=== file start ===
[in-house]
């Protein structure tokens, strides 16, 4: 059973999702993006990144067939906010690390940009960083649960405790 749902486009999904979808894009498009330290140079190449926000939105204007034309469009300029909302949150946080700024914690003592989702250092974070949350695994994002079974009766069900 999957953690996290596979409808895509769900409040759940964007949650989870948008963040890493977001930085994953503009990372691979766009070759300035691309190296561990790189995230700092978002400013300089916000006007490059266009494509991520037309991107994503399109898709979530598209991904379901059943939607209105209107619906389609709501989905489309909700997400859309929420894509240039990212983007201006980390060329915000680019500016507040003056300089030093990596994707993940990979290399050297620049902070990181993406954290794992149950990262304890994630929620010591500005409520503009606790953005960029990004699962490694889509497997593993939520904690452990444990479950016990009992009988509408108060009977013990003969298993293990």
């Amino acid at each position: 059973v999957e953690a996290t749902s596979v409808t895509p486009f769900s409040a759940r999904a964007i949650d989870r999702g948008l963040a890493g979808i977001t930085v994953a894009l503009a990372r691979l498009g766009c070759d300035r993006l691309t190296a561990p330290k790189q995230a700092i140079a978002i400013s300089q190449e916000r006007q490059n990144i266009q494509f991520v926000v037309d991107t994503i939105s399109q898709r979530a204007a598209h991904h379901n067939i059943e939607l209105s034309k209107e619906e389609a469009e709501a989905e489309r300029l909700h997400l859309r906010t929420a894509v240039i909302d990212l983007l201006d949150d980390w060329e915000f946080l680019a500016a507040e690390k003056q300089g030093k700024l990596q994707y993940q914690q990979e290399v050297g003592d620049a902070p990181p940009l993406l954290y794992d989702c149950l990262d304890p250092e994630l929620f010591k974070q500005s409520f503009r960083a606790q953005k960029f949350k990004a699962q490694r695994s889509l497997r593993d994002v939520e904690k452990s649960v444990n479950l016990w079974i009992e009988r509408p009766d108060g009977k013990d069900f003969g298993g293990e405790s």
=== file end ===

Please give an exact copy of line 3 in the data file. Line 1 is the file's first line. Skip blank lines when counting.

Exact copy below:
């Amino acid at each position: 059973v999957e953690a996290t749902s596979v409808t895509p486009f769900s409040a759940r999904a964007i949650d989870r999702g948008l963040a890493g979808i977001t930085v994953a894009l503009a990372r691979l498009g766009c070759d300035r993006l691309t190296a561990p330290k790189q995230a700092i140079a978002i400013s300089q190449e916000r006007q490059n990144i266009q494509f991520v926000v037309d991107t994503i939105s399109q898709r979530a204007a598209h991904h379901n067939i059943e939607l209105s034309k209107e619906e389609a469009e709501a989905e489309r300029l909700h997400l859309r906010t929420a894509v240039i909302d990212l983007l201006d949150d980390w060329e915000f946080l680019a500016a507040e690390k003056q300089g030093k700024l990596q994707y993940q914690q990979e290399v050297g003592d620049a902070p990181p940009l993406l954290y794992d989702c149950l990262d304890p250092e994630l929620f010591k974070q500005s409520f503009r960083a606790q953005k960029f949350k990004a699962q490694r695994s889509l497997r593993d994002v939520e904690k452990s649960v444990n479950l016990w079974i009992e009988r509408p009766d108060g009977k013990d069900f003969g298993g293990e405790s």